Toyota and Shell are ramping up plans to build more hydrogen fueling stations, with seven more coming to California. Shell is also part of a German government-backed group that wants 400 hydrogen fueling stations built in that country by 2023 and Toyota is planning to showcase the clean fuel for the 2020 Tokyo Olympics. The City of Tokyo is planning to spend $520 million on subsidies and fueling stations to help further that goal.
Despite the success of Toyota's hybrid cars, their end goal is for hydrogen fuel cells to replace gasoline, not pure electric. Toyota has said previously that they feel strongly that hydrogen will be the major source of motor fuel in the future. The Mirai's hydrogen tank can be filled up in three minutes, instead of the hour or more for an EV, and about the only thing coming out of the tailpipe is water. Toyota hopes that their early adoption will give them the same advantage they had in the hybrid sector with the early introduction of the Prius. To that end, they are hoping to ramp up production of their fuel cell powered Mirai to 30,000 per year by 2020. That's up from just 3,000 last year.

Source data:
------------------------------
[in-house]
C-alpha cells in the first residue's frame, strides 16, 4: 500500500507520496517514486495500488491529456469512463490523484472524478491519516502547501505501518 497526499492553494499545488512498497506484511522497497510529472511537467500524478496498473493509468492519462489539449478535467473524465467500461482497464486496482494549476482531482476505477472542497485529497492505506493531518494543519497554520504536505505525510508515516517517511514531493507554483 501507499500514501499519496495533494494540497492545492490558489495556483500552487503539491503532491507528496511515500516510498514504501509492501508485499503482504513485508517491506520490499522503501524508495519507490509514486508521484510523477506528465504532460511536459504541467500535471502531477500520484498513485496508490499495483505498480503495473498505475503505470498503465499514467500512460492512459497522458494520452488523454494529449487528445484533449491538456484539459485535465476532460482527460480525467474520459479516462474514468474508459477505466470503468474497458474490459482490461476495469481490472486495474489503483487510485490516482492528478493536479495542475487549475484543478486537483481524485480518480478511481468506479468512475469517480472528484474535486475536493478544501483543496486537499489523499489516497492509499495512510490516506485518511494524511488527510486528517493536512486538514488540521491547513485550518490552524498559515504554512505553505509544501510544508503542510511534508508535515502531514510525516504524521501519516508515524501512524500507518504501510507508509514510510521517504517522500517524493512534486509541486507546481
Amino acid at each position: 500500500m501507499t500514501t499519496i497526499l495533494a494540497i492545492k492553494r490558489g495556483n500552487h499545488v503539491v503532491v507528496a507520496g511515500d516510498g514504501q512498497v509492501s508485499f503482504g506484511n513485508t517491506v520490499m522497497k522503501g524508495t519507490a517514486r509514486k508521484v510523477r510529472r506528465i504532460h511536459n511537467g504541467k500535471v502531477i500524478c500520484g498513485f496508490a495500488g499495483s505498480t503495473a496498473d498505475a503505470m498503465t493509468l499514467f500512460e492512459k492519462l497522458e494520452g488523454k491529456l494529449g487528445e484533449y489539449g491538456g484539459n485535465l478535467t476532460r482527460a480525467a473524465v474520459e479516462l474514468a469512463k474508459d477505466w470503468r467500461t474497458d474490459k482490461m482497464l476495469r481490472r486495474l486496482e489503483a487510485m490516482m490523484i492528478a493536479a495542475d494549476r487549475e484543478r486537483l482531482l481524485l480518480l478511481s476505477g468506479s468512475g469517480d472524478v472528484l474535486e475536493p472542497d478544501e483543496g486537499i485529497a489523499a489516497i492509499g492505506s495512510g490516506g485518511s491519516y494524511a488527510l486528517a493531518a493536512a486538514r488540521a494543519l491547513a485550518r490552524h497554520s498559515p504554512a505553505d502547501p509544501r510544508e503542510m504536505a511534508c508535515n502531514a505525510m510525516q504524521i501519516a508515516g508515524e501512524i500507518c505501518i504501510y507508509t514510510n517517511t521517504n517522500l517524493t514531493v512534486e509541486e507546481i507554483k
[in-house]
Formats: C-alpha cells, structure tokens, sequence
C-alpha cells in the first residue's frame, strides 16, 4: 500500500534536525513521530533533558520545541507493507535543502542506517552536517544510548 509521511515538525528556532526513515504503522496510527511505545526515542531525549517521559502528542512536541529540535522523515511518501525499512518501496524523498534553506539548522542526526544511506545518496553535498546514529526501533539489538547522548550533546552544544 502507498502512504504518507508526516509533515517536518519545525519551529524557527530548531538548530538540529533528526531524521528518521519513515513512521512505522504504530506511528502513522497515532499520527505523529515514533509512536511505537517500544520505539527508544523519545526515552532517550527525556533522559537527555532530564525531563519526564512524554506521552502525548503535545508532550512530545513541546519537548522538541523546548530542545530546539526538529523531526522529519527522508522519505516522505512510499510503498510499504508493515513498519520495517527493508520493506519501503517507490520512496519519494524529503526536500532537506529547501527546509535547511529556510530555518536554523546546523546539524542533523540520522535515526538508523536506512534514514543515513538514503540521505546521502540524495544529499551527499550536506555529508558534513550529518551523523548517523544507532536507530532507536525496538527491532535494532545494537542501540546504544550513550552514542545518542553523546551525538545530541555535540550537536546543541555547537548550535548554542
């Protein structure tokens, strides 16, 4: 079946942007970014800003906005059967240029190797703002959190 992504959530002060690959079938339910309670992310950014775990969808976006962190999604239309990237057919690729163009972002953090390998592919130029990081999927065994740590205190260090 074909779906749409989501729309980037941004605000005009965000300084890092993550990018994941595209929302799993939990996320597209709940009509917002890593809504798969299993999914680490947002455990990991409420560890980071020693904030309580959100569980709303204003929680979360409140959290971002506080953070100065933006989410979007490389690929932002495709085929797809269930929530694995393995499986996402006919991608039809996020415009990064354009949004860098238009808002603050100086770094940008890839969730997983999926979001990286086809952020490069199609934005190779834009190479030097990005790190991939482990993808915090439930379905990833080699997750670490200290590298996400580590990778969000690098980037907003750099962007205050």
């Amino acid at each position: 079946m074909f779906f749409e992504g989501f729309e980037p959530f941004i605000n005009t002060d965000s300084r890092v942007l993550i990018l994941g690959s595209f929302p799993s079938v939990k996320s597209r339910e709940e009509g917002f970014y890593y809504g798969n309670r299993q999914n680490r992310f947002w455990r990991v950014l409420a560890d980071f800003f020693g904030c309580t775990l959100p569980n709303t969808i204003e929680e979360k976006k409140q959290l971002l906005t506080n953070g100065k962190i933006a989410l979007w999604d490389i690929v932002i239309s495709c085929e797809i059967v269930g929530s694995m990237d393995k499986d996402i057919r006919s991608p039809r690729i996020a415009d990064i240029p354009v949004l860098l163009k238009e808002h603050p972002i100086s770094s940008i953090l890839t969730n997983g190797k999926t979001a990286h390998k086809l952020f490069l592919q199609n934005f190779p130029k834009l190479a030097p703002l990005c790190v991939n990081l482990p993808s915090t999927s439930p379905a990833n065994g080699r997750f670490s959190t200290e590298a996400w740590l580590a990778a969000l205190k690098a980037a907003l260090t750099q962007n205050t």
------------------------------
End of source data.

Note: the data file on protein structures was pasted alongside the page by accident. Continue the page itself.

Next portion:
To sell that many cars, they'll need more filling stations. A three-minute fill-up isn't helpful if there are only 25 stations in the entire state. But Shell and Toyota aren't building the new fueling network on their own. The seven new stations are coming with $16 million in support from the government of California.
Shell and Toyota are already working together as part of the Hydrogen Council. Energy companies like Shell would have a hard time moving into electrics, but hydrogen is a more natural progression. Toyota and Shell, along with Air Liquide, BMW, Daimler, Honda, and Hyundai, are all part of the Hydrogen Council, a group announced last year that will spend $14 billion on increasing the availability and acceptance of the fuel.